Case Analysis of First National Bank Essay

1461 Words Oct 3rd, 2010 6 Pages
First National Bank | A Case Study “If we don't change, we don't grow. If we don't grow, we aren't really living.” -Gail Sheehy | Amil, Paula BiancaIsidoro, Joanna MarieRojas, RobertSampang, Makrene LaraSeptember 17, 2010Prof. Aliza Racelis |

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EXECUTIVE SUMMARY

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Point of View: Sammy Viray, New FNB President

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Background Information
Sammy Viray and his assessment of the bank * In June 3, 1993, Sammy Viray reported to First National Bank (FNB) as its new president. * Studied in one of the prestigious Ivy League
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Force-Coercion strategy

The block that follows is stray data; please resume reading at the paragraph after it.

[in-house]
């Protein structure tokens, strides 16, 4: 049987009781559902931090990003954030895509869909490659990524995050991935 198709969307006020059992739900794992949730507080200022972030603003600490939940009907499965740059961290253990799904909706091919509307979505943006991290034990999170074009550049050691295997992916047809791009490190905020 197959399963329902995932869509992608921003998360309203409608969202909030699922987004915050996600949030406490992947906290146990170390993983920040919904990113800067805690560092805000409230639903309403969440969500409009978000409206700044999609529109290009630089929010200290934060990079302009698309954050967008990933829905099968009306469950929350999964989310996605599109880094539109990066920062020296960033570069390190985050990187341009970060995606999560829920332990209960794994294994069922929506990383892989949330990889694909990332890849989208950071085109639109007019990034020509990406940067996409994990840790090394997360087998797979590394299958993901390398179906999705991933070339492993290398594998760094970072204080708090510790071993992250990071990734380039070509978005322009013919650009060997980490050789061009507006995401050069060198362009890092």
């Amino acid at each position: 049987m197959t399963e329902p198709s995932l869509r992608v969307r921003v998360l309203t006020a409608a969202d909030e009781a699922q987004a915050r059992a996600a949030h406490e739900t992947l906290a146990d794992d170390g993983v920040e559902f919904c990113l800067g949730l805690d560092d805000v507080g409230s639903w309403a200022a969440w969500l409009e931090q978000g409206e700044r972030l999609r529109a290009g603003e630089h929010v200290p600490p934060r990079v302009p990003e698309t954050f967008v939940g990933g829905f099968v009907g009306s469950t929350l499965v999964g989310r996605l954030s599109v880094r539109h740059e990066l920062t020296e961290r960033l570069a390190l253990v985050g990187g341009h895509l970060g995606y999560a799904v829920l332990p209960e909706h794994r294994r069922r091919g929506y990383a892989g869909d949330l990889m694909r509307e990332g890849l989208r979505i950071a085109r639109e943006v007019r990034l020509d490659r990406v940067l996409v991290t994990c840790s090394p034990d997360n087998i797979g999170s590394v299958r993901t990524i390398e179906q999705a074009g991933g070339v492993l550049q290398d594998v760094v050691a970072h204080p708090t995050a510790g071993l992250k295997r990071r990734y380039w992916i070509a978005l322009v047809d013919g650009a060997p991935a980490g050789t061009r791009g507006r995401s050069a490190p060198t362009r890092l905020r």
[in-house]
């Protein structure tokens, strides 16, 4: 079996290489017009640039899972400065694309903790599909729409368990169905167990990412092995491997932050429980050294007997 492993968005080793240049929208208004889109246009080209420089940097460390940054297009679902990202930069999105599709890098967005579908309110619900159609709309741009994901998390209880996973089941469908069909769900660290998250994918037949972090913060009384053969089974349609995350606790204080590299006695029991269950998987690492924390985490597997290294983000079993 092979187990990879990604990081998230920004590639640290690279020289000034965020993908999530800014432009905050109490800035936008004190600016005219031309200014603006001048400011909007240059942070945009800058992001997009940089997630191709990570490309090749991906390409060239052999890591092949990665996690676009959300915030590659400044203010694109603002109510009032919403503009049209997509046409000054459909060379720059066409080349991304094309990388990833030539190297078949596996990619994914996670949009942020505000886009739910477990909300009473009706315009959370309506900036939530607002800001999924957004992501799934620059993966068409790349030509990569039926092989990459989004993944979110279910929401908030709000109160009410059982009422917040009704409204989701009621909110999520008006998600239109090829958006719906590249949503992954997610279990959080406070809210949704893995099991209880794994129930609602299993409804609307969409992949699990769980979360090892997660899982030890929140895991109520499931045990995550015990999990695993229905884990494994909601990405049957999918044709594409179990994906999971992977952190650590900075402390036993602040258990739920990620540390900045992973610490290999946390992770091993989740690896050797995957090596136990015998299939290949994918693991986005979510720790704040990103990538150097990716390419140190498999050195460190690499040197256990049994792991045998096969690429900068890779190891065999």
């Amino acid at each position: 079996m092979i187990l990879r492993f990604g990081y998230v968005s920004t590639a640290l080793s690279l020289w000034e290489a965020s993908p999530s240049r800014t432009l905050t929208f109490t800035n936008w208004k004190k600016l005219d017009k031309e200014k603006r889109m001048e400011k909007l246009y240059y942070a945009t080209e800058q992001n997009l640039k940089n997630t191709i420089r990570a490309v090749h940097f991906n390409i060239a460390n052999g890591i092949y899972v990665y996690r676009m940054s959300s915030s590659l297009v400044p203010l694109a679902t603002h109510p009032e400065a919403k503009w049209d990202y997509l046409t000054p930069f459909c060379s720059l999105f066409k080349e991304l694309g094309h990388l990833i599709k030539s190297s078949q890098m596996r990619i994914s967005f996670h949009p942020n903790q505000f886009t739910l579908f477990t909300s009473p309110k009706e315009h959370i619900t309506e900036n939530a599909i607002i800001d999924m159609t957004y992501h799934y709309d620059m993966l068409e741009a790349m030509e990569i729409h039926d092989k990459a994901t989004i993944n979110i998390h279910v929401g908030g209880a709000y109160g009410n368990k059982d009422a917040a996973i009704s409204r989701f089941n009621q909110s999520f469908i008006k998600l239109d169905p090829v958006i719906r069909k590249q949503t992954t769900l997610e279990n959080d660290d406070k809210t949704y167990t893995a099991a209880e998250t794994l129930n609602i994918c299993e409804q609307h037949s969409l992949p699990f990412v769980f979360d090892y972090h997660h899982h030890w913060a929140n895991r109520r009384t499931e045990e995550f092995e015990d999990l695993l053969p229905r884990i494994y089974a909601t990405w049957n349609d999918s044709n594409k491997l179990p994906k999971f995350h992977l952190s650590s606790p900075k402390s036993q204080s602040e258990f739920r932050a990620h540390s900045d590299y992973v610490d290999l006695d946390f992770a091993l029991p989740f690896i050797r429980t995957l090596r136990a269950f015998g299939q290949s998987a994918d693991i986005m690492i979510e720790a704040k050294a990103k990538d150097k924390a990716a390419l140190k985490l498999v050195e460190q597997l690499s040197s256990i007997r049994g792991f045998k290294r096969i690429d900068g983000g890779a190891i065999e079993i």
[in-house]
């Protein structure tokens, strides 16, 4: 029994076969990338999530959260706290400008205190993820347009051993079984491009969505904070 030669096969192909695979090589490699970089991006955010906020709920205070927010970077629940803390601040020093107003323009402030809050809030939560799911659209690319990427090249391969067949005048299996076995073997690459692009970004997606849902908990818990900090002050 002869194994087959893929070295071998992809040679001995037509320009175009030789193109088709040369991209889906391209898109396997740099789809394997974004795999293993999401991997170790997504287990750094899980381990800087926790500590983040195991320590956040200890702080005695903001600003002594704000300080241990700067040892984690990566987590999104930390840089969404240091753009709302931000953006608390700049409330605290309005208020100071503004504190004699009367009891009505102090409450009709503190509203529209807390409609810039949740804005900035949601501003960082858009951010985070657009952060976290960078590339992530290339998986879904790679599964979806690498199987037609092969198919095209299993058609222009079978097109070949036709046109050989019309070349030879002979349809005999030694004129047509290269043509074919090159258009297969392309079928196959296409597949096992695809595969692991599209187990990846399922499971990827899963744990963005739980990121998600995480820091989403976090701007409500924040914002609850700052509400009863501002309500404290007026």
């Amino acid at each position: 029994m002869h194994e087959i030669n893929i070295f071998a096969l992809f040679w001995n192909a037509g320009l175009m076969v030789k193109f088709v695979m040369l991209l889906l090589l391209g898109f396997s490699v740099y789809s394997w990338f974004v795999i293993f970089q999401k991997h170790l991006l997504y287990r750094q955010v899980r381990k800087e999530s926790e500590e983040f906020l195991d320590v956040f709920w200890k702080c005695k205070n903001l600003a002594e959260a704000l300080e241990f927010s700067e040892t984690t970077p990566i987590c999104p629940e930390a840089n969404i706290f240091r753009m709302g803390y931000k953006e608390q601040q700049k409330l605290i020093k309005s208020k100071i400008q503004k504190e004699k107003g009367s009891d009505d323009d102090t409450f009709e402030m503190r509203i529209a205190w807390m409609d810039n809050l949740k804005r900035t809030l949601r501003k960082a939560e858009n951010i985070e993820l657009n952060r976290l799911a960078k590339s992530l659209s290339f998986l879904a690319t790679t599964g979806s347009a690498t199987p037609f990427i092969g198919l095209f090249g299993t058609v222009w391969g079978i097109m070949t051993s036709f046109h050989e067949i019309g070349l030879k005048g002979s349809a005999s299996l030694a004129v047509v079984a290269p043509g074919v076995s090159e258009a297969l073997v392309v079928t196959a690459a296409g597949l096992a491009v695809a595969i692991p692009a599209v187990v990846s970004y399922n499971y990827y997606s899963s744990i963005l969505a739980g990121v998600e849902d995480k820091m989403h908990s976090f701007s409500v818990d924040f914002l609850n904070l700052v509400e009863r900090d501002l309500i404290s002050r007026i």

A force–coercion strategy includes authority, rewards, or punishments as major inducements to change. That is, the change agent acts unilaterally to “command” change through the formal authority of his or her position, to induce change via an offer of special rewards, or to bring about change via threats of punishment. People respond to this strategy mainly out of the fear of being punished if they do not comply with a change directive or out of the desire to gain a reward if they do. Compliance is usually temporary and continues only as long as the change agent and his or her legitimate authority are visible, or as long as the opportunities for rewards and punishments remain obvious.

Pros | Cons | * Immediate compliance of employees * Will not incur any cost which can be associated with seminars and consultation about the changes | * Temporary compliance of employees * Bad reputation of the president * If Possible decline in work performance * No consultation with the employees |

2. Rational Persuasion

Change agents using a rational persuasion strategy attempt to bring about change through the use of special knowledge, empirical support, or rational arguments. This strategy assumes that rational people will be guided by reason and self-interest in deciding whether or not to support a change. Expert power is mobilized to

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